State Department advice on Advance Fee Fraud (AFF/Nigerian) Fraud

The United States Department of State (Bureau of International Narcotics and Law Enforcement Affair) has issued a very useful, informative and, more importantly, READABLE document online about the most common type of international fraud

Here’s an excerpt:

… AFF criminals include university-educated professionals who are the best in the world for nonviolent spectacular crimes. AFF letters first surfaced in the mid-1980s around the time of the collapse of world oil prices, which is Nigeria’s main foreign exchange earner. Some Nigerians turned to crime in order to survive. Fraudulent schemes such as AFF succeeded in Nigeria, because Nigerian criminals took advantage of the fact that Nigerians speak English, the international language of business, and the country’s vast oil wealth and natural gas reserves—ranked 13th in the world—offer lucrative business opportunities that attract many foreign companies and individuals.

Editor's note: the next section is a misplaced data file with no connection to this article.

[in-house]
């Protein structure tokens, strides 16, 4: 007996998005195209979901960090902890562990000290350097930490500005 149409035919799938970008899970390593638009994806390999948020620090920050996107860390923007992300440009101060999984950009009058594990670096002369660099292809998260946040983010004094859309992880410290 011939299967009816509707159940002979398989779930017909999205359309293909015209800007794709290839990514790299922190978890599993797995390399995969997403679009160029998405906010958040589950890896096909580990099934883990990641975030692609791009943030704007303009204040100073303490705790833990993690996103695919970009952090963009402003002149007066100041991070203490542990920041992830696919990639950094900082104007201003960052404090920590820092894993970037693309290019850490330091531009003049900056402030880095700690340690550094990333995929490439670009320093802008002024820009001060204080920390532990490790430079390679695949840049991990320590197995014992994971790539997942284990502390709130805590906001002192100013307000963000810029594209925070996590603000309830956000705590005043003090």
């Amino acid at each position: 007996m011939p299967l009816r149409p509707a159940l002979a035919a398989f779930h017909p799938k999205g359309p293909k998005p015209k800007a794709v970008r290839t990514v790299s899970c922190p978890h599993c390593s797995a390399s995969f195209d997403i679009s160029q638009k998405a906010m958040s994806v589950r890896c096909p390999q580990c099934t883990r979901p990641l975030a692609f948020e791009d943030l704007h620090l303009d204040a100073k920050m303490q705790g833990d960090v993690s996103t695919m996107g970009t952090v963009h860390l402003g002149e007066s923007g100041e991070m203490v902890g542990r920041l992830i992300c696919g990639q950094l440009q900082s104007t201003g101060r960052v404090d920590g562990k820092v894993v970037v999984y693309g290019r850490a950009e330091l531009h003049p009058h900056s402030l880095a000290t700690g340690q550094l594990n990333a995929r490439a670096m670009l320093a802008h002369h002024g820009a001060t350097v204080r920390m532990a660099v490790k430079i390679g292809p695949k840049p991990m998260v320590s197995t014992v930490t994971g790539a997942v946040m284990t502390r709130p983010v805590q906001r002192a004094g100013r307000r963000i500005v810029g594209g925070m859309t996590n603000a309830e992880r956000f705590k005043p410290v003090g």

AFF confidence schemes are limited only by imagination, however, they usually fall into the following categories:
• Transfer of Funds From Over-Invoiced Contracts
• Contract Fraud (C.O.D. of Goods and Services)
• Conversion of Hard Currency (Black-Money)
• Sale of Crude Oil at Below Market Prices
• Purchase of Real Estate
• Disbursement of Money from Wills (Benefactor of a Will)
• Threat Scams or Extortion
• Clearinghouse
Each of these business schemes will be discussed in detail in the section entitled AFF Schemes: Themes and Variations.
According to the Metropolitan Police Company Fraud Department in London, some 3,000 AFF letters a week are mailed or faxed worldwide; primarily from Nigeria.
The United States and Great Britain are the recipients of over 50 percent of this material.

Get the document in PDF format from :

As I said, worth reading. Send a copy to all your relatives today – especially those ‘silver surfer’ types – they are the prime target of many of these scams.

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